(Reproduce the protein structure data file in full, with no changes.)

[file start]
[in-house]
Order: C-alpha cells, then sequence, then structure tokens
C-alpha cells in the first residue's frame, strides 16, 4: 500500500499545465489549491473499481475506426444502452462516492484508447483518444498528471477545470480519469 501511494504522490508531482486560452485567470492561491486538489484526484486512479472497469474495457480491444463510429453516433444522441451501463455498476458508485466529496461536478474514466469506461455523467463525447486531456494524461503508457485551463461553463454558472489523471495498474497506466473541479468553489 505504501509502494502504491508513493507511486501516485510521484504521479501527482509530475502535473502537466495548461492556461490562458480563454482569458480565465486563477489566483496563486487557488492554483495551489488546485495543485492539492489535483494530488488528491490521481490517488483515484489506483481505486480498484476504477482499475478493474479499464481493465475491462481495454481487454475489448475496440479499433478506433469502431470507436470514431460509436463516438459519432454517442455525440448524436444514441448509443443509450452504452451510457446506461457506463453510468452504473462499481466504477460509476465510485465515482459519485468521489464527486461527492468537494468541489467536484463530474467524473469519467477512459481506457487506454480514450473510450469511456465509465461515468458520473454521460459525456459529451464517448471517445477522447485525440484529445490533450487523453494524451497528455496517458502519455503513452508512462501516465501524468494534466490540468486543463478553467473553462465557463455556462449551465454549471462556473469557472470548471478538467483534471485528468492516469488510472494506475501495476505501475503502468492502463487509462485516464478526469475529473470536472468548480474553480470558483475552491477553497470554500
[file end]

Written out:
[in-house]
Order: C-alpha cells, then sequence, then structure tokens
C-alpha cells in the first residue's frame, strides 16, 4: 500500500499545465489549491473499481475506426444502452462516492484508447483518444498528471477545470480519469 501511494504522490508531482486560452485567470492561491486538489484526484486512479472497469474495457480491444463510429453516433444522441451501463455498476458508485466529496461536478474514466469506461455523467463525447486531456494524461503508457485551463461553463454558472489523471495498474497506466473541479468553489 505504501509502494502504491508513493507511486501516485510521484504521479501527482509530475502535473502537466495548461492556461490562458480563454482569458480565465486563477489566483496563486487557488492554483495551489488546485495543485492539492489535483494530488488528491490521481490517488483515484489506483481505486480498484476504477482499475478493474479499464481493465475491462481495454481487454475489448475496440479499433478506433469502431470507436470514431460509436463516438459519432454517442455525440448524436444514441448509443443509450452504452451510457446506461457506463453510468452504473462499481466504477460509476465510485465515482459519485468521489464527486461527492468537494468541489467536484463530474467524473469519467477512459481506457487506454480514450473510450469511456465509465461515468458520473454521460459525456459529451464517448471517445477522447485525440484529445490533450487523453494524451497528455496517458502519455503513452508512462501516465501524468494534466490540468486543463478553467473553462465557463455556462449551465454549471462556473469557472470548471478538467483534471485528468492516469488510472494506475501495476505501475503502468492502463487509462485516464478526469475529473470536472468548480474553480470558483475552491477553497470554500